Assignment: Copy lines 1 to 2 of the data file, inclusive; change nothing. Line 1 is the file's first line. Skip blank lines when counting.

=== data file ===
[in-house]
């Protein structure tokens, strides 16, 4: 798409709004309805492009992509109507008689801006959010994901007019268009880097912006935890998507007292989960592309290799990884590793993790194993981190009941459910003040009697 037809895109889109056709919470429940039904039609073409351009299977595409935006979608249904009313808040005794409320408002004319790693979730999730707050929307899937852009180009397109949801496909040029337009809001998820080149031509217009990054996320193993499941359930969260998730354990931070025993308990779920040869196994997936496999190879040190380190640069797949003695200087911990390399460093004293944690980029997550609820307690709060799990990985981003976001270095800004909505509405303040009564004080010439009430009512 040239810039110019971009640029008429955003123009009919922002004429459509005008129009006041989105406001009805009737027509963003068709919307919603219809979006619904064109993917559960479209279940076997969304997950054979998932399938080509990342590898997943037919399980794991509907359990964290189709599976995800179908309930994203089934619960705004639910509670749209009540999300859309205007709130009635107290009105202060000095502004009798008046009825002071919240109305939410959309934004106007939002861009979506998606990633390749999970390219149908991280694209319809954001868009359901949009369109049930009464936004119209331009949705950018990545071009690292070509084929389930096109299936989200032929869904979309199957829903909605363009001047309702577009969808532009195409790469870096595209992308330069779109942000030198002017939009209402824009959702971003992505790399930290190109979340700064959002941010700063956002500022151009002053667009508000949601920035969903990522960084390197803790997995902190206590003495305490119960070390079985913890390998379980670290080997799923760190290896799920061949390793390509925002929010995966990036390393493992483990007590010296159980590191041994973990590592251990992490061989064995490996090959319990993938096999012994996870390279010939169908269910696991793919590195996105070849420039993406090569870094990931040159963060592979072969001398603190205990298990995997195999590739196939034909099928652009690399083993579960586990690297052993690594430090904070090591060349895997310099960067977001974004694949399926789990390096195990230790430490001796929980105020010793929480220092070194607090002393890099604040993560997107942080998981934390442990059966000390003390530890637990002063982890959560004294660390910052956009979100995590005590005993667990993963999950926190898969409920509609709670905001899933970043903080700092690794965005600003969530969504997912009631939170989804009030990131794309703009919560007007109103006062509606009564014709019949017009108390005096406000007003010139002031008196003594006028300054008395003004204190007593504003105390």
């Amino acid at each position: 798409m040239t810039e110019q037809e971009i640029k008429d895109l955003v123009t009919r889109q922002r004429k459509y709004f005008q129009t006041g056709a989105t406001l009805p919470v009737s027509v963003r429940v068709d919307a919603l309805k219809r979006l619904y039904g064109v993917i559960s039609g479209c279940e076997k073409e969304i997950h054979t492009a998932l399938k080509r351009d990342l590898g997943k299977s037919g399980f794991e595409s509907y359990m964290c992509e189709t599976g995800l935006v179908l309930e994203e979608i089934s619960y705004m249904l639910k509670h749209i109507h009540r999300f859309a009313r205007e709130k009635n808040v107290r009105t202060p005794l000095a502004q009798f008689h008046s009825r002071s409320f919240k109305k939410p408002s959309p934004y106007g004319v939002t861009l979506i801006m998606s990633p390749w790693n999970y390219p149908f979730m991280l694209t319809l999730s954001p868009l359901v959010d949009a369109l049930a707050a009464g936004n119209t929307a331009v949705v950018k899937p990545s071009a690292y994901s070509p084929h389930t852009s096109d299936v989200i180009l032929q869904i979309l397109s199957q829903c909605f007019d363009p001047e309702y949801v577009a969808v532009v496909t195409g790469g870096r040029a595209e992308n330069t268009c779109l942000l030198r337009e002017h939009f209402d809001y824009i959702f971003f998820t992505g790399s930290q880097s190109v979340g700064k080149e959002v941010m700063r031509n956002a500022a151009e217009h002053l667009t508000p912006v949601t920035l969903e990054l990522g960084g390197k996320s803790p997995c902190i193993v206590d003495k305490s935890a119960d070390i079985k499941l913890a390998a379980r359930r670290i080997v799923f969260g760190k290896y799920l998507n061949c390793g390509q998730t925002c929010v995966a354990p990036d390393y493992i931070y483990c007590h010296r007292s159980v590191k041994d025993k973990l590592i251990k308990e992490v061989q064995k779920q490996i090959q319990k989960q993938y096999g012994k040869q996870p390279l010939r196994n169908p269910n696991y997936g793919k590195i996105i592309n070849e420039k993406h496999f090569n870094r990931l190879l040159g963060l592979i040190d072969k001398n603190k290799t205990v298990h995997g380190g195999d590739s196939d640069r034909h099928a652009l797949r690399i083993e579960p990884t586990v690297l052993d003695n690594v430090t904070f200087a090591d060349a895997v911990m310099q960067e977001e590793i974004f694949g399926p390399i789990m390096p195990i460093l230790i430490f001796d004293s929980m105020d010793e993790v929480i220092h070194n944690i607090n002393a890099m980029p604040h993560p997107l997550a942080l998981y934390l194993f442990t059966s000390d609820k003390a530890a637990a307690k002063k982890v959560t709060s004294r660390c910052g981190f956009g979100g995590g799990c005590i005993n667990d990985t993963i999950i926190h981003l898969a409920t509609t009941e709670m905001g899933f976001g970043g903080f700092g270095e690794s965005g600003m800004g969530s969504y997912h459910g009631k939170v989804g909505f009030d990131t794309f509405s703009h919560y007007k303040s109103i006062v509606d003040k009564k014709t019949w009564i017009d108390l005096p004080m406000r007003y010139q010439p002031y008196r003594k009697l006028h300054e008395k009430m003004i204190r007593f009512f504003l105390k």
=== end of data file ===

[in-house]
């Protein structure tokens, strides 16, 4: 798409709004309805492009992509109507008689801006959010994901007019268009880097912006935890998507007292989960592309290799990884590793993790194993981190009941459910003040009697 037809895109889109056709919470429940039904039609073409351009299977595409935006979608249904009313808040005794409320408002004319790693979730999730707050929307899937852009180009397109949801496909040029337009809001998820080149031509217009990054996320193993499941359930969260998730354990931070025993308990779920040869196994997936496999190879040190380190640069797949003695200087911990390399460093004293944690980029997550609820307690709060799990990985981003976001270095800004909505509405303040009564004080010439009430009512 040239810039110019971009640029008429955003123009009919922002004429459509005008129009006041989105406001009805009737027509963003068709919307919603219809979006619904064109993917559960479209279940076997969304997950054979998932399938080509990342590898997943037919399980794991509907359990964290189709599976995800179908309930994203089934619960705004639910509670749209009540999300859309205007709130009635107290009105202060000095502004009798008046009825002071919240109305939410959309934004106007939002861009979506998606990633390749999970390219149908991280694209319809954001868009359901949009369109049930009464936004119209331009949705950018990545071009690292070509084929389930096109299936989200032929869904979309199957829903909605363009001047309702577009969808532009195409790469870096595209992308330069779109942000030198002017939009209402824009959702971003992505790399930290190109979340700064959002941010700063956002500022151009002053667009508000949601920035969903990522960084390197803790997995902190206590003495305490119960070390079985913890390998379980670290080997799923760190290896799920061949390793390509925002929010995966990036390393493992483990007590010296159980590191041994973990590592251990992490061989064995490996090959319990993938096999012994996870390279010939169908269910696991793919590195996105070849420039993406090569870094990931040159963060592979072969001398603190205990298990995997195999590739196939034909099928652009690399083993579960586990690297052993690594430090904070090591060349895997310099960067977001974004694949399926789990390096195990230790430490001796929980105020010793929480220092070194607090002393890099604040993560997107942080998981934390442990059966000390003390530890637990002063982890959560004294660390910052956009979100995590005590005993667990993963999950926190898969409920509609709670905001899933970043903080700092690794965005600003969530969504997912009631939170989804009030990131794309703009919560007007109103006062509606009564014709019949017009108390005096406000007003010139002031008196003594006028300054008395003004204190007593504003105390």